By September 1966, Hackney was in Vietnam. Just a few days after his arrival he conducted his first combat mission. During that mission he was shot in the leg, a .30 caliber bullet lodging in the limb. Not wanting to lose his flight status, he hid the serious injury. A fellow PJ, being trained in combat and trauma medicine, removed the bullet for him.

Duane would ultimately perform more than 200 combat missions in Southeast Asia. Five times he’d have the helicopter he was riding in shot down. He earned a bevy of awards, most of them for individual bravery and not related to the quantity of missions he flew.

On 15 November, 1966 Hackney answered the call for help again. This time it was from a US Navy sailor whose boat had capsized in turbulent seas and near gale force winds. Without hesitation he was dropped into the water. Fighting against Poseidon’s worst, he was able to get to the stranded seaman. With the help of his helicopter crew, Hackney was able to get the man out of the churning surf and back to shore safely.

Hackney received the Airman’s Medal, the Air Force’s highest award for non-combat bravery. The Airman’s Medal is considered the non-combat equivalent of the Air Force Cross.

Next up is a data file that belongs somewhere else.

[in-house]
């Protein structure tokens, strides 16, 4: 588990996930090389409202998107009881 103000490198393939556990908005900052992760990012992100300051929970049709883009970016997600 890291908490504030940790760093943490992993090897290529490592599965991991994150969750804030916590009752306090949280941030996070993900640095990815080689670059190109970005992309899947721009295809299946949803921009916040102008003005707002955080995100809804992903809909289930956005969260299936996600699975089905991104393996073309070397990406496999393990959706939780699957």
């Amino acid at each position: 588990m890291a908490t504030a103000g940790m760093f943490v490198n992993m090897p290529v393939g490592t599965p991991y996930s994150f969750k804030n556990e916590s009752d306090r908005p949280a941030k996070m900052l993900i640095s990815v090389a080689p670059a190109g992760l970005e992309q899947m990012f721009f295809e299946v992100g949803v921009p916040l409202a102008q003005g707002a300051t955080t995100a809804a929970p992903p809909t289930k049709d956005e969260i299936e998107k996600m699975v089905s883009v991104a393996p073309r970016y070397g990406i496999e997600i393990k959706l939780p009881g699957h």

A man of small build, Hackney was stronger than he looked. At one point a group of Navy SEALs lost a bar bet that Hackney couldn’t beat their champ in one-armed pushups. That strength would come in handy as he dropped into the jungle over and over again.

On 6 February, 1967, two Air Force O-1 Bird Dog aircraft were operating as forward air controllers calling in airstrikes from larger aircraft along the Ho Chi Minh trail. Captain Lucius L. Heiskell and his wingman started to take ground fire. As they took evasive action, an anti-aircraft artillery (AAA) gun opened fire, striking Heiskell’s aircraft. Tearing apart his wing, he steadied the plane long enough to reach an altitude of 1000 feet above ground level and bail out. His wingman watched as the plane crashed, but Heiskell’s ‘chute opened. They called for a search and rescue operation.

As other friendly aircraft arrived in the area, Heiskell came on the air over his rescue radio. He announced that the enemy forces on the ground were after him and he was hiding his parachute. Enemy AAA fire near the crash sight drove his wingman’s Bird Dog from circling overhead. Heiskell transmitted for about four or five minutes before they couldn’t raise him on the radio. The immediate assumption is that the captain was hiding and had turned the radio off.